Yet many people now believe that middle schools aren’t working. In a recent report on the “serious crisis in our middle schools,” the United Way of Greater Los Angeles found that 70% of L.A. middle schools that serve high numbers of low-income students are failing federal education standards, compared with 44% of high schools and 32% of elementary schools.
One solution has been the K-8 school. Stockton educators figured that keeping students on elementary campuses “kept them in the family, so to speak,” said district spokesman Rick Brewer. In middle schools, he said, teachers saw “lots of dumb behavior by those early teenagers, which doesn’t seem to happen as much now at the K-8 level.” When students do get unruly, teachers who have known them for most of their lives “can squelch that pretty quickly,” he said.
Research is sketchy on the benefits of K-8 schools. The studies that have been done suggest that students behave better but that academic improvements are likely to be relatively modest.
“There’s no body of research at the present time that says what type of configuration delivers the best results,” said Al Summers, director of professional development for the National Middle School Assn. He dismissed the K-8 movement as the “reform du jour,” and asserted that middle schools are uniquely able to meet the needs of adolescents through, among other things, separate classes in music, art and physical education.
Elise Buik, president and chief executive officer of the United Way in Los Angeles, which supports middle school reform, said both kinds of schools can succeed, but that it makes more sense to stick to the existing configuration. “I think that the time and energy it would take to get us to K-8 . . . could divert us from some very concrete things we can be doing right here and right now.”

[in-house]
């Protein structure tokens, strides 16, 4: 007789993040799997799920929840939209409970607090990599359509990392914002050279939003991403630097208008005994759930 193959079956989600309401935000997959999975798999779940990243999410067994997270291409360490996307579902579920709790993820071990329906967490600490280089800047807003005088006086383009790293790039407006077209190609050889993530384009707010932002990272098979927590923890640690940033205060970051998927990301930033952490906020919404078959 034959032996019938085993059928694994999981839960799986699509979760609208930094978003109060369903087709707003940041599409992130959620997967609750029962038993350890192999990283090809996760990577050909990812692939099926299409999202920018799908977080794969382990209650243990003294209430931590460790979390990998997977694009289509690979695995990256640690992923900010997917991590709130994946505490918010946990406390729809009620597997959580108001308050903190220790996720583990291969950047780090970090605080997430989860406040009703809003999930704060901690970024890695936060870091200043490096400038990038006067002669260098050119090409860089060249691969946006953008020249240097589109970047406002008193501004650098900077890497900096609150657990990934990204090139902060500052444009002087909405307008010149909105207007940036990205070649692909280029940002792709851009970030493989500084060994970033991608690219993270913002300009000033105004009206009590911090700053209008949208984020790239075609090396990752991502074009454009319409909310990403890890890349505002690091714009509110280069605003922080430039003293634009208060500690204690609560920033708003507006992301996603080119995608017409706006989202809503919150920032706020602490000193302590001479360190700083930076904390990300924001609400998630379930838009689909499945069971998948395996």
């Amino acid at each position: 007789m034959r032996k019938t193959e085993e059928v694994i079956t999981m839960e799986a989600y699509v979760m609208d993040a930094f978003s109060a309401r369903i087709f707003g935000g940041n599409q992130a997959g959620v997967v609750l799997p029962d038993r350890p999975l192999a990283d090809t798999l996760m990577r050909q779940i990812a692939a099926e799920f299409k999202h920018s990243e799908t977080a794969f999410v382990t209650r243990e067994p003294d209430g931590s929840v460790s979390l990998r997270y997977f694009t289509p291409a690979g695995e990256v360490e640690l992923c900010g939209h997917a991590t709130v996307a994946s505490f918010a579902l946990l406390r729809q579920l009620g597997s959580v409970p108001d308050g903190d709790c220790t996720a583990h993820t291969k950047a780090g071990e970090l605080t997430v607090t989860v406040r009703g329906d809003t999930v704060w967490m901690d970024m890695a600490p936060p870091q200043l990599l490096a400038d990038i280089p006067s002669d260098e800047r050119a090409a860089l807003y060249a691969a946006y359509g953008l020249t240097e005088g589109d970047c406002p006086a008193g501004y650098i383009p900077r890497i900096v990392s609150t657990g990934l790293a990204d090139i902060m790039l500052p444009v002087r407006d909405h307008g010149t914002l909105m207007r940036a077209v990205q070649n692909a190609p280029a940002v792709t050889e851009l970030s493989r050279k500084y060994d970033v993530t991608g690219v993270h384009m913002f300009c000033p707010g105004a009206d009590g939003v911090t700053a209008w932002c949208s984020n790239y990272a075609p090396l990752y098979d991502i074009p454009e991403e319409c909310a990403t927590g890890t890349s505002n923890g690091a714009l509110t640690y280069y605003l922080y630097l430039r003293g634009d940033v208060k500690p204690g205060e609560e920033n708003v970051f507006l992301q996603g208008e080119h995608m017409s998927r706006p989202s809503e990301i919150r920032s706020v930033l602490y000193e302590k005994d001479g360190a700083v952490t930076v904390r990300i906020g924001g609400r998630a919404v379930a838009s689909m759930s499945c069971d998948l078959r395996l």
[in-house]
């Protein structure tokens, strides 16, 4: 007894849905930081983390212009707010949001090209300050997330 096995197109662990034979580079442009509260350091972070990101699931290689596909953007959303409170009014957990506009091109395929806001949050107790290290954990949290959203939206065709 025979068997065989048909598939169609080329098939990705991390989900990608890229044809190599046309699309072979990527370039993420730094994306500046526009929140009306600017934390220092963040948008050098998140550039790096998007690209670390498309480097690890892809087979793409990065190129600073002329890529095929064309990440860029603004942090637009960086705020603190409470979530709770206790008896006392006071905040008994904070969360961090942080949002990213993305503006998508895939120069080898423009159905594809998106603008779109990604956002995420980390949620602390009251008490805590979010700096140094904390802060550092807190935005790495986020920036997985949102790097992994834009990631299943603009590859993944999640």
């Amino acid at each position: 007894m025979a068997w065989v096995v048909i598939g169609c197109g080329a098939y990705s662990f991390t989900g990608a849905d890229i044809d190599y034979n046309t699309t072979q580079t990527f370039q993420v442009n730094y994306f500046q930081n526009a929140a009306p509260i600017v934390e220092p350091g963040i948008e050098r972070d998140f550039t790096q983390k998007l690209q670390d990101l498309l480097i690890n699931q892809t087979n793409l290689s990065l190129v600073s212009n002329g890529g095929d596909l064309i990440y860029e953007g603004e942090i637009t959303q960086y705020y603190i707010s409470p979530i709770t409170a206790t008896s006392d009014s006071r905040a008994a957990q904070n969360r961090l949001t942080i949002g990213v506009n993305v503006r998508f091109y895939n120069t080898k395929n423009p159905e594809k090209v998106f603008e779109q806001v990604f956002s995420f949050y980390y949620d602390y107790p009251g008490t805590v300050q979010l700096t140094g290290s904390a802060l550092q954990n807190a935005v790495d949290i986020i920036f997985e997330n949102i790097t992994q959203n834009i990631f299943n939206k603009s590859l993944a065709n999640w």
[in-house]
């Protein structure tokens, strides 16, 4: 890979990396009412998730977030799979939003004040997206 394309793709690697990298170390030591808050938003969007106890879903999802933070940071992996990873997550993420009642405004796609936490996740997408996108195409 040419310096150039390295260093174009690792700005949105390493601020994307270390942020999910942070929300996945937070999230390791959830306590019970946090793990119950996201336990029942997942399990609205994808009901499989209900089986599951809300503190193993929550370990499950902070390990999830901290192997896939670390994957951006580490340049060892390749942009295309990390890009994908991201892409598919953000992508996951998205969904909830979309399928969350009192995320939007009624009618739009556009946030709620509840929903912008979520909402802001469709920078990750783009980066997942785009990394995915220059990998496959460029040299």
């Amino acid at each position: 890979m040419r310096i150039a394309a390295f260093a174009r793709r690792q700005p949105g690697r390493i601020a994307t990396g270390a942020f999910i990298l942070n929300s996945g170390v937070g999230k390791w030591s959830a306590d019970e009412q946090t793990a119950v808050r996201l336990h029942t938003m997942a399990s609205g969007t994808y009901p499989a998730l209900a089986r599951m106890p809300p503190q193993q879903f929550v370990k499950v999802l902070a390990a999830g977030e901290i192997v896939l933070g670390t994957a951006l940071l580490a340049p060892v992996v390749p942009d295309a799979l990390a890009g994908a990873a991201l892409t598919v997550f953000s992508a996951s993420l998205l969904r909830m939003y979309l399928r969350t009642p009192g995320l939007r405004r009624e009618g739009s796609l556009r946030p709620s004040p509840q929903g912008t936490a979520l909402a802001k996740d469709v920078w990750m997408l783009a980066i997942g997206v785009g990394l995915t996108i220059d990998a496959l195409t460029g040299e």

At Murchison, for the first time in more than a decade, the principal and staff are focusing on how to teach sixth-graders. At a recent staff meeting, three new sixth-grade teachers grappled with such issues as who would teach physical education -- a class that doesn’t exist at the elementary level.
Still, Principal Margarita Gutierrez said the transition shouldn’t be too difficult, partly because several teachers at the school have taught sixth grade in the past. At a school that has had difficulty achieving success with English-language learners, she said she welcomes the opportunity to have one more year to improve students’ English.
If, that is, they are sent to middle school. Middle school “is when we start to lose a lot of the kids,” said Lourdes Renteria, one of the mothers who worked with a community organizing group, LA Voice-PICO, to lobby for the change. “That’s when they get into fights, start thinking about drugs and start joining gangs.” Keeping them at Murchison, she said, could steer them clear of those shoals.
Because of demographic changes in the area, the school has plenty of room to keep its students through eighth grade, Gutierrez said. But she questions whether it’s wise to add new challenges to a school that is still struggling to bring its elementary students up to state standards. Still, she said, if that’s what the parents want, she’s willing to consider it.
Armando Sosa is quite certain that he wants to stay at Murchison as long as he can. He said he’s proud of his mother for helping to bring about change at his school.
“My mom says that since they’re our parents and guardians, it’s their responsibility to let us live our dreams,” he said.